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Betting

Volume 464: debated on Tuesday 9 October 2007

To ask the Secretary of State for Culture, Media and Sport whether he plans to produce a response to the conclusions of the working group on regulation and administration of on-course betting before publication of the consultation document that he referred to in his speech in Westminster Hall on 4 July 2007, Official Report, column 259WH; and if he will make a statement. (153427)

My Department does not intend to produce a separate response to the conclusions of the working group, which are presently out to consultation on the National Joint Pitch Council's website www.njpc-ltd.co.uk. The future administrative arrangements for on-course bookmaking are for the bookmaking and racing industries to agree between themselves; it would not be appropriate for Government to favour one alternative above another. However, we understand the importance of those working in the bookmaking industry being able to comment on what is proposed, and so my officials have worked with the group to ensure that its conclusions are expressed in a logical and transparent format.

To ask the Secretary of State for Culture, Media and Sport what assessment he has made of the effect of the Gambling Act 2005 on bookmakers' on-course pitch positions; what recent discussions he has had with the Racecourse Association on this topic; and if he will make a statement. (154441)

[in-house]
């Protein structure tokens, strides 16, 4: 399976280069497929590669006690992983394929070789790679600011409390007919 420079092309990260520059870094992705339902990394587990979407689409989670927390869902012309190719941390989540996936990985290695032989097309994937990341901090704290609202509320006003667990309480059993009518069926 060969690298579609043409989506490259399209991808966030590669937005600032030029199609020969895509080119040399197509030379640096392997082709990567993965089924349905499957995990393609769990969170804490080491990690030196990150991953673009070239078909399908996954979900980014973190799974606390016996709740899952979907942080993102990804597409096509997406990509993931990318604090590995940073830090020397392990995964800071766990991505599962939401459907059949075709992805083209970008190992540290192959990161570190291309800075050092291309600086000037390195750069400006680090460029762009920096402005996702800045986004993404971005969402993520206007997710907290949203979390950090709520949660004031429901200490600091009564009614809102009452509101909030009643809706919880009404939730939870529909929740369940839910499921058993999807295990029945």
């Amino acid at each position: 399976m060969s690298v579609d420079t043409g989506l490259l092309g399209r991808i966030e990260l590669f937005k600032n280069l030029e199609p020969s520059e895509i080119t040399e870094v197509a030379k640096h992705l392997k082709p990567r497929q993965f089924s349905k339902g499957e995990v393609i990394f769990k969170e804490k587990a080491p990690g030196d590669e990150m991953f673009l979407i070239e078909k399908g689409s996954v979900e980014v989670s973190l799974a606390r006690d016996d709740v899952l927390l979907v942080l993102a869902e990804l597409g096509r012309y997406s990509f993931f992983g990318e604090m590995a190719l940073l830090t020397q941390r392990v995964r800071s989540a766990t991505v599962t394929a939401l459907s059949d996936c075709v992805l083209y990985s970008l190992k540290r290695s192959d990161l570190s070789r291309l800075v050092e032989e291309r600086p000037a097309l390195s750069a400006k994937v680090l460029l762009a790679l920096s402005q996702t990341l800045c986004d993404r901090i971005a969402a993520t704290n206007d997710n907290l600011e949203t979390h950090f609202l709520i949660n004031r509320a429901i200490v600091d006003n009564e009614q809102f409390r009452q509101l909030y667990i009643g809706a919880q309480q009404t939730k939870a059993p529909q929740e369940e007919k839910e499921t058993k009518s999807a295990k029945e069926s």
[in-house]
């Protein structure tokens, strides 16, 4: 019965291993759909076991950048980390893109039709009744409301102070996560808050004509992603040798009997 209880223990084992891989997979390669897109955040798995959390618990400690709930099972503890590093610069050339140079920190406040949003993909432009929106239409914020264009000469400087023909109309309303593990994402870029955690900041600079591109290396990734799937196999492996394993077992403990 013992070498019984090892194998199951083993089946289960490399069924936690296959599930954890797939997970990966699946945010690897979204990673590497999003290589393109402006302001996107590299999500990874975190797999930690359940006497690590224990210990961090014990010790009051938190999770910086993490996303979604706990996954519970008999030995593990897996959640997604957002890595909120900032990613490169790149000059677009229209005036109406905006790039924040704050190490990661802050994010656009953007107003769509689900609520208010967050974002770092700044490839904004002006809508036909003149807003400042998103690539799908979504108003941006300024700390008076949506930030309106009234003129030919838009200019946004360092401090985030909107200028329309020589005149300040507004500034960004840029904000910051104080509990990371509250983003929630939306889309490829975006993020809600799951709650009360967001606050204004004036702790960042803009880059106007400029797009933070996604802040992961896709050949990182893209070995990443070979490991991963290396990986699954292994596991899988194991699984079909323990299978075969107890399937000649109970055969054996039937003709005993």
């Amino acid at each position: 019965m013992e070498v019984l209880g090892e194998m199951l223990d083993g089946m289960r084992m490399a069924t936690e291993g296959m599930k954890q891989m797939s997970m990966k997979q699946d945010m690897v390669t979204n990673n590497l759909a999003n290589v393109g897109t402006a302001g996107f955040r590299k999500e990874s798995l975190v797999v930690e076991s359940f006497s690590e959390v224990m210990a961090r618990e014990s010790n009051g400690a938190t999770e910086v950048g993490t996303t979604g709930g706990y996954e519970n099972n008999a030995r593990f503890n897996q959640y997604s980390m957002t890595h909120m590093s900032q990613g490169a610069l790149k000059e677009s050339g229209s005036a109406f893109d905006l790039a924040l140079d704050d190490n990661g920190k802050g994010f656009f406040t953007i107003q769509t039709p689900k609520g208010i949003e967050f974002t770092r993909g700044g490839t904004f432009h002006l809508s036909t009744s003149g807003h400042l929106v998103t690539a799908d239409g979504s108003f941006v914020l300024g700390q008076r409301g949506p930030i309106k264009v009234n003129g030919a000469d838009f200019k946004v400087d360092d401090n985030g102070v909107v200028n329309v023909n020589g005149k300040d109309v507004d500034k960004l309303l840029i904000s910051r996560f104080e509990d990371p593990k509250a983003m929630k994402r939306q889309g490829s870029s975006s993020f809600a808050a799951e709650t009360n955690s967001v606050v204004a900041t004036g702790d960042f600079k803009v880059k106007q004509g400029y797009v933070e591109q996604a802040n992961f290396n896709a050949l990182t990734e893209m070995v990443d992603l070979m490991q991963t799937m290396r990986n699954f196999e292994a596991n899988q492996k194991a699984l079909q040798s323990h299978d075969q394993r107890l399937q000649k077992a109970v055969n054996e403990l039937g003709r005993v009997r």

As I indicated during the Westminster Hall debate on this subject on 4 July 2007, Official Report, columns 237-60WH, and subsequently when I wrote on 25 July to hon. Members with an interest in this matter, the Government do not accept that the Gambling Act 2005 has had a direct effect on bookmakers' on-course pitch positions. No property has changed hands under the Act itself, nor does the Act abolish the National Pitch Rules or the National Joint Pitch Council. It remains open for racecourses, individually or collectively, to use the next five years to negotiate a commercial arrangement which is satisfactory to both sides.

I have had no discussions with the Racecourse Association on this topic, but intend to meet the Association and on-course bookmakers' representatives shortly.

To ask the Secretary of State for Culture, Media and Sport (1) how many fixed odds betting terminals are currently in use in England; (156233)

(2) what Government policy is on the availability of fixed odds betting terminals; and if he will make a statement.

Under the Gambling Act fixed odds betting terminals have been classified as category B2 gaming machines. The Gambling Commission’s annual report 2006-07 estimates that there are 24,500 such machines located in licensed betting premises.

As a result of the Gambling Act 2005 these machines are now strictly regulated alongside other gaming machines for the first time. They are required to abide by strict limits on stakes and prizes (£100 and £500 respectively). The machines also have to comply with regulations, set by the Department, controlling the circumstances in which they are made available for use, and with technical standards set by the Gambling Commission. These include requirements to display information about where customers may obtain advice about gambling problems and a minimum game cycle duration.

B2 gaming machines may only be made available in the heavily regulated environment of casinos and licensed betting premises, both of which may be accessed by adults only. Casinos may offer a maximum of 20 gaming machines of up to category B1 and licensed betting premises a maximum of four gaming machines of up to category B2.